The production of all goods in the market economy are regulated by profit and loss. This assures efficiency in the use of resources by making production decisions concerning all goods by entrepreneurs. Production of commodity money on the free market economy, for example, would become more profitable during periods of economic growth as demand for money increased. The extra production of money would moderate the rise in its purchasing power, i.e., the extent of price deflation.
If the money stock was fixed in amount, then economic growth could cause price deflation significant enough to make credit contracts infeasible. For example, if price deflation were 5 percent per year and the pure rate of interest were 3 percent then the “real” rate of interest would be a negative 2 percent. But no one will lend at a negative 2 percent interest rate since he could just hold onto his money and have it all in the future.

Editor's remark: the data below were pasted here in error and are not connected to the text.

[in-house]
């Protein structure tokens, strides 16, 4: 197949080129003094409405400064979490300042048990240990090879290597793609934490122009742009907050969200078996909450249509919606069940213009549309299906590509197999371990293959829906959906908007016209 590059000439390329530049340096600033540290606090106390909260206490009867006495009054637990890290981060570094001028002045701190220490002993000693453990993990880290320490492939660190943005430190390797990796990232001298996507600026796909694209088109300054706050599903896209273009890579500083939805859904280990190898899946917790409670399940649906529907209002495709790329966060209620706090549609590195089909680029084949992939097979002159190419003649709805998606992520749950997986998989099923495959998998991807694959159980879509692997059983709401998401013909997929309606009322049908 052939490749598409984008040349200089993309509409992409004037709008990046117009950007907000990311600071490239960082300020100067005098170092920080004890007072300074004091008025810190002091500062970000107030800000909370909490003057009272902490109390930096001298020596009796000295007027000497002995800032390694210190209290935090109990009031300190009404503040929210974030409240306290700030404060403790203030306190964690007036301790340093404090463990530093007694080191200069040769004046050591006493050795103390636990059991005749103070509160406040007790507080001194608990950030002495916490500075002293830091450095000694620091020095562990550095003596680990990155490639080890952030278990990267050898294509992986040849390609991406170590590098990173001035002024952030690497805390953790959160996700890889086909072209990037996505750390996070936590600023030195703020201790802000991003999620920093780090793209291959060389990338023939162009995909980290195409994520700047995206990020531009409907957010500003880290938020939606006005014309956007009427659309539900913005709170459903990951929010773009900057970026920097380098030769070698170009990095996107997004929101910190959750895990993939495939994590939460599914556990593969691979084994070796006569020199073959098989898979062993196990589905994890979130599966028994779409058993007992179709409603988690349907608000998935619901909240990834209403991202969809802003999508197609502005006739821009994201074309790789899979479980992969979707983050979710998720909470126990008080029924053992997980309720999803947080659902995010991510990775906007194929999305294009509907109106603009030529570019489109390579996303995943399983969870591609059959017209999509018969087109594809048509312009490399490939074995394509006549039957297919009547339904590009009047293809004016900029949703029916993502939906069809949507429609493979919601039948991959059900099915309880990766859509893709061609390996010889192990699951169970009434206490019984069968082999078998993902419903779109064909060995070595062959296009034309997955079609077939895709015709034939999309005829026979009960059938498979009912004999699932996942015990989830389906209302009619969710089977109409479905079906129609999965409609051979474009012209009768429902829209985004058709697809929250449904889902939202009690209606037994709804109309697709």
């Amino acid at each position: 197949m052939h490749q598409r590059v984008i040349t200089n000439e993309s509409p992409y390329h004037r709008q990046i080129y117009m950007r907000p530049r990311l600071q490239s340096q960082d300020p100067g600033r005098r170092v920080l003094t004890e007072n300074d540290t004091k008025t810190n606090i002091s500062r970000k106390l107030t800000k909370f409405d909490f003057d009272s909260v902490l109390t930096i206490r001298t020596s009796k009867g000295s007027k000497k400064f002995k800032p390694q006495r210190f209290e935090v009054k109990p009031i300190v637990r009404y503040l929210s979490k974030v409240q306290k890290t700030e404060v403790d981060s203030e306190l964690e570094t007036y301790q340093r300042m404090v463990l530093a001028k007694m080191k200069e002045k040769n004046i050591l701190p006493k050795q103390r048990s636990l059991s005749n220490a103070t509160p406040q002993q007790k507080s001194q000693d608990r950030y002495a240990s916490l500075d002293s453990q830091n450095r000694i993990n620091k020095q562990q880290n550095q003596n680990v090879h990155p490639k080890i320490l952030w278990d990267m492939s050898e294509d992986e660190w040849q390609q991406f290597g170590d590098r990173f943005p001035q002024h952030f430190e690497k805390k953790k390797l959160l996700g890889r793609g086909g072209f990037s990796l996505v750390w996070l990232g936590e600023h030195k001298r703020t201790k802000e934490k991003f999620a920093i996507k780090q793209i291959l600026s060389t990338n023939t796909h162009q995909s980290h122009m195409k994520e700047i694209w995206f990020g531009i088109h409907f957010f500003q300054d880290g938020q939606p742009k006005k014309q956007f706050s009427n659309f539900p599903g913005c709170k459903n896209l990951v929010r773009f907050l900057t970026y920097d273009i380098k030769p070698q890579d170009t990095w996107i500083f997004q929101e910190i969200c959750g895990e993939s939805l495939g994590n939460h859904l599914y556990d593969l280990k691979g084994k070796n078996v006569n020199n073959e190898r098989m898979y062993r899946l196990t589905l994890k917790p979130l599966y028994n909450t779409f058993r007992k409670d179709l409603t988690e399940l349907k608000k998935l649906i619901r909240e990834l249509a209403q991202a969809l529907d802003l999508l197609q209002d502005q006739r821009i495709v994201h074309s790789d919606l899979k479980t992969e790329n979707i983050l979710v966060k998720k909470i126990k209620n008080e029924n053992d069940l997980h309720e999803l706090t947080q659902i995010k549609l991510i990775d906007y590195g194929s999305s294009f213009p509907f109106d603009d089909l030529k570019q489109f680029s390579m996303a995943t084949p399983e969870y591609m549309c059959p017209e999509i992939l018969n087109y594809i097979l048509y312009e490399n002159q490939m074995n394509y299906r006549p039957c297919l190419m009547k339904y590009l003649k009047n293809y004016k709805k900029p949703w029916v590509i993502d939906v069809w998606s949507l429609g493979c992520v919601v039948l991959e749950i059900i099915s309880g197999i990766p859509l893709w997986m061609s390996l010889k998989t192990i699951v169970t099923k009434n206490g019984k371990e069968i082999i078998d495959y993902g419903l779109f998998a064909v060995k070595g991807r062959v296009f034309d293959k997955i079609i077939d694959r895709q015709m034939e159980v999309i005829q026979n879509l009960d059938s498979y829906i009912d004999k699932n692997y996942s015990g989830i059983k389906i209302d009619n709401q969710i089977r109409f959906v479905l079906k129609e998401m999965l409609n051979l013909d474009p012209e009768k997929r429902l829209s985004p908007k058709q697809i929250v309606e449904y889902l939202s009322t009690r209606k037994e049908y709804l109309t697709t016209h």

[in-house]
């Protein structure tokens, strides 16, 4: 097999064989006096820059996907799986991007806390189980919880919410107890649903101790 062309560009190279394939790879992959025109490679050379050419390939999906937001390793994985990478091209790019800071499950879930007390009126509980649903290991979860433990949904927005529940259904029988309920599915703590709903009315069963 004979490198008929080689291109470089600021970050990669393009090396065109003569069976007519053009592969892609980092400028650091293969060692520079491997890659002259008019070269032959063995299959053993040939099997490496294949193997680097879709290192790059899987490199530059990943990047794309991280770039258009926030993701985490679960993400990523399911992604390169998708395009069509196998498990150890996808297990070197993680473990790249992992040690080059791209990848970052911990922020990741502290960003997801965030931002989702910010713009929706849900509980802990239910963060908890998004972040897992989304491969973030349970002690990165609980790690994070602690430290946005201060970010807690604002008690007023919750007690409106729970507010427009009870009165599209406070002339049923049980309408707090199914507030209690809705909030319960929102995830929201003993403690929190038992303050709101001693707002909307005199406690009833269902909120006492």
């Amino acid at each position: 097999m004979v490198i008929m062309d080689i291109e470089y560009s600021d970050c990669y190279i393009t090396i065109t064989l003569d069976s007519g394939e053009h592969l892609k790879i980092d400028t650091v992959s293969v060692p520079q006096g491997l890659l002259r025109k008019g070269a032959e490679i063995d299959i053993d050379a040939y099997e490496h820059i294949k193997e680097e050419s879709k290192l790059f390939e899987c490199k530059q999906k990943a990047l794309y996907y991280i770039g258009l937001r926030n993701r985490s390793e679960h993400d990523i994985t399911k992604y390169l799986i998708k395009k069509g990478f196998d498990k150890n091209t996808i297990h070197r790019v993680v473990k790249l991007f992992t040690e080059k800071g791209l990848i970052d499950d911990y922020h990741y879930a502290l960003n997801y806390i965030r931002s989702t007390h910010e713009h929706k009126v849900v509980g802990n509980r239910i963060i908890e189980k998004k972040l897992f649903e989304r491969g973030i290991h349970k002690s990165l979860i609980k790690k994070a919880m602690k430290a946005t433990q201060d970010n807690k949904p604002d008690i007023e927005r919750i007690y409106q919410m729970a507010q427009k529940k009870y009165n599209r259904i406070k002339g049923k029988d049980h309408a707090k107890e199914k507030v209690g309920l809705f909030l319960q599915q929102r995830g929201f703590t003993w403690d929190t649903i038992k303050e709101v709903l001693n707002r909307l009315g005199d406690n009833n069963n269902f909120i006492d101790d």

Contrary to such technical programs for money, when entrepreneurs make decisions about what to offer people as money and how much of it to produce, they can abandon commodities that result in either excessive price deflation or excessive price inflation and adopt more suitable commodities.